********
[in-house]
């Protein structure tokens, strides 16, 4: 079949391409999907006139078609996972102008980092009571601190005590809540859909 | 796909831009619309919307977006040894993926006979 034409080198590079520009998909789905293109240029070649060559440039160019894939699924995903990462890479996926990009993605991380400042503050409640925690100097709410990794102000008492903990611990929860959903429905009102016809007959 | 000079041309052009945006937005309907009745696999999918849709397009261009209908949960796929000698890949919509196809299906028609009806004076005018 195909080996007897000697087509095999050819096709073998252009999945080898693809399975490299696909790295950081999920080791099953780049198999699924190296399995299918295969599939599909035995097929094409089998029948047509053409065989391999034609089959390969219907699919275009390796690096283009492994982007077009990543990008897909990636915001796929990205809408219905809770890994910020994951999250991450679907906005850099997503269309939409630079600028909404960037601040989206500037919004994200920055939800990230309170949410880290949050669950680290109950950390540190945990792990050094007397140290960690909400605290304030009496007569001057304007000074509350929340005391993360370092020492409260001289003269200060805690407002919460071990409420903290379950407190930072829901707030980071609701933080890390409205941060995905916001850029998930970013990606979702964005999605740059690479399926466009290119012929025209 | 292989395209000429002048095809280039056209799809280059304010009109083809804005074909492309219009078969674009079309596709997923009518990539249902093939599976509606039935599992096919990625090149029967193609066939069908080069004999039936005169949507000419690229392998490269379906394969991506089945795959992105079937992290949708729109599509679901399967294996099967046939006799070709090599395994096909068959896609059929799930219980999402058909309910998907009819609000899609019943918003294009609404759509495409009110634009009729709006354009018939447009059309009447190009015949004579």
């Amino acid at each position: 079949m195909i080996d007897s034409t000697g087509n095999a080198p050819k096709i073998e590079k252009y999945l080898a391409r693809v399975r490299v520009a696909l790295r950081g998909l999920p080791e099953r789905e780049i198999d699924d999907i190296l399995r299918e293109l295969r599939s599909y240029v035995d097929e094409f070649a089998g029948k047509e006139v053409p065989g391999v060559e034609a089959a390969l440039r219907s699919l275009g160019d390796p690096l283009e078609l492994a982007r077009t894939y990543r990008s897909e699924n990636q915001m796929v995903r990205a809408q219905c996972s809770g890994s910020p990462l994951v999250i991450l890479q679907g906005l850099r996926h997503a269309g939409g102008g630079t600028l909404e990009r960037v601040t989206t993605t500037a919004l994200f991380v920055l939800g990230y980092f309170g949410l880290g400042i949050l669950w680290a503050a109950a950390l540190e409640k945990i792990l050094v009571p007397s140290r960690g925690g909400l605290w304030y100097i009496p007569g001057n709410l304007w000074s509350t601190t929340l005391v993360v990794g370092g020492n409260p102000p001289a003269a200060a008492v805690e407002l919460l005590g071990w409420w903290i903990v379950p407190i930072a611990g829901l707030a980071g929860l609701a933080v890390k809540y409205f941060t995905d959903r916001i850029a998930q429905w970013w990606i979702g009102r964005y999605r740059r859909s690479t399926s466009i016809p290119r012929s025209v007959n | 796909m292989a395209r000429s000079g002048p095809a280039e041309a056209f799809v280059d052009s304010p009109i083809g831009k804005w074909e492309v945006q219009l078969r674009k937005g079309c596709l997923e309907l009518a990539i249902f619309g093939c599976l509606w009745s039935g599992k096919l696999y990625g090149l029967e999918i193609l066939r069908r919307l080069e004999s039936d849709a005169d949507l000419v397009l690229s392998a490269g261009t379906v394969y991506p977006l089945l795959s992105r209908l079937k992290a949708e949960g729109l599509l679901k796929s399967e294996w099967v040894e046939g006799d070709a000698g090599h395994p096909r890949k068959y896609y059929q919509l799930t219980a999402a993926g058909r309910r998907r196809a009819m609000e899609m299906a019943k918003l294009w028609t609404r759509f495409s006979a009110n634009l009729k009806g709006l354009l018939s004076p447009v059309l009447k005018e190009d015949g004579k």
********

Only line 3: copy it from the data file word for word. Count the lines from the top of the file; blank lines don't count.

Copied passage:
């Amino acid at each position: 079949m195909i080996d007897s034409t000697g087509n095999a080198p050819k096709i073998e590079k252009y999945l080898a391409r693809v399975r490299v520009a696909l790295r950081g998909l999920p080791e099953r789905e780049i198999d699924d999907i190296l399995r299918e293109l295969r599939s599909y240029v035995d097929e094409f070649a089998g029948k047509e006139v053409p065989g391999v060559e034609a089959a390969l440039r219907s699919l275009g160019d390796p690096l283009e078609l492994a982007r077009t894939y990543r990008s897909e699924n990636q915001m796929v995903r990205a809408q219905c996972s809770g890994s910020p990462l994951v999250i991450l890479q679907g906005l850099r996926h997503a269309g939409g102008g630079t600028l909404e990009r960037v601040t989206t993605t500037a919004l994200f991380v920055l939800g990230y980092f309170g949410l880290g400042i949050l669950w680290a503050a109950a950390l540190e409640k945990i792990l050094v009571p007397s140290r960690g925690g909400l605290w304030y100097i009496p007569g001057n709410l304007w000074s509350t601190t929340l005391v993360v990794g370092g020492n409260p102000p001289a003269a200060a008492v805690e407002l919460l005590g071990w409420w903290i903990v379950p407190i930072a611990g829901l707030a980071g929860l609701a933080v890390k809540y409205f941060t995905d959903r916001i850029a998930q429905w970013w990606i979702g009102r964005y999605r740059r859909s690479t399926s466009i016809p290119r012929s025209v007959n | 796909m292989a395209r000429s000079g002048p095809a280039e041309a056209f799809v280059d052009s304010p009109i083809g831009k804005w074909e492309v945006q219009l078969r674009k937005g079309c596709l997923e309907l009518a990539i249902f619309g093939c599976l509606w009745s039935g599992k096919l696999y990625g090149l029967e999918i193609l066939r069908r919307l080069e004999s039936d849709a005169d949507l000419v397009l690229s392998a490269g261009t379906v394969y991506p977006l089945l795959s992105r209908l079937k992290a949708e949960g729109l599509l679901k796929s399967e294996w099967v040894e046939g006799d070709a000698g090599h395994p096909r890949k068959y896609y059929q919509l799930t219980a999402a993926g058909r309910r998907r196809a009819m609000e899609m299906a019943k918003l294009w028609t609404r759509f495409s006979a009110n634009l009729k009806g709006l354009l018939s004076p447009v059309l009447k005018e190009d015949g004579k």